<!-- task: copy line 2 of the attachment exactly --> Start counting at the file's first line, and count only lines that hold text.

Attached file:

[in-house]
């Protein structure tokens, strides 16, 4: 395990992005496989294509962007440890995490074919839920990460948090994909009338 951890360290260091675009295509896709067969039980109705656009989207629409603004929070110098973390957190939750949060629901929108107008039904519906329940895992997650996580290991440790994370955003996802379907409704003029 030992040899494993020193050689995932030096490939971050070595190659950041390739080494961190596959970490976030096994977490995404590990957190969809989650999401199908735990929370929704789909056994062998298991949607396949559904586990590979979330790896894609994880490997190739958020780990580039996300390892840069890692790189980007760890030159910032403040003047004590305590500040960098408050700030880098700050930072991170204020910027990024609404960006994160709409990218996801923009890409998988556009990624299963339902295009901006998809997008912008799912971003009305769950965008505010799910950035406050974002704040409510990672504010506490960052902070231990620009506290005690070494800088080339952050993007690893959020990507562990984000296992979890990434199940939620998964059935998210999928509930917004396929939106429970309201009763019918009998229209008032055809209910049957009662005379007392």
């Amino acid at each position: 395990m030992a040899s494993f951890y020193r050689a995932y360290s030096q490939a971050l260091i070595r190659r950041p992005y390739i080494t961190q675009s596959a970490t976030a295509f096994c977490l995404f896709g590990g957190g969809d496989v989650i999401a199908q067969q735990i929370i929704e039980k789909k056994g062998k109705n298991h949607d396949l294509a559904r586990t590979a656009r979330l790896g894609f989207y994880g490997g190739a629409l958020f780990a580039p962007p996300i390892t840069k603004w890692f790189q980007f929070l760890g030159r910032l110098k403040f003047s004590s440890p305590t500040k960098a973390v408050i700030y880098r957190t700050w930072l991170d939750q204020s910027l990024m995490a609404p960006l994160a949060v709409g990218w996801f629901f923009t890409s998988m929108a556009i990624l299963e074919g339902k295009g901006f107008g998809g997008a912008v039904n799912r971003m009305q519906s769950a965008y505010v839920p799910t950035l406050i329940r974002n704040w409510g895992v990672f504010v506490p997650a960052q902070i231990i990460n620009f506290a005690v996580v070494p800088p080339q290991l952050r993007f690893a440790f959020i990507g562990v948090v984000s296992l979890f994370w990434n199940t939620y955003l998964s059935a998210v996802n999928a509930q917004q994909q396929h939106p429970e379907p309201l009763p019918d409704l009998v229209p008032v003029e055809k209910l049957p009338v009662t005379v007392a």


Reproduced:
């Protein structure tokens, strides 16, 4: 395990992005496989294509962007440890995490074919839920990460948090994909009338 951890360290260091675009295509896709067969039980109705656009989207629409603004929070110098973390957190939750949060629901929108107008039904519906329940895992997650996580290991440790994370955003996802379907409704003029 030992040899494993020193050689995932030096490939971050070595190659950041390739080494961190596959970490976030096994977490995404590990957190969809989650999401199908735990929370929704789909056994062998298991949607396949559904586990590979979330790896894609994880490997190739958020780990580039996300390892840069890692790189980007760890030159910032403040003047004590305590500040960098408050700030880098700050930072991170204020910027990024609404960006994160709409990218996801923009890409998988556009990624299963339902295009901006998809997008912008799912971003009305769950965008505010799910950035406050974002704040409510990672504010506490960052902070231990620009506290005690070494800088080339952050993007690893959020990507562990984000296992979890990434199940939620998964059935998210999928509930917004396929939106429970309201009763019918009998229209008032055809209910049957009662005379007392």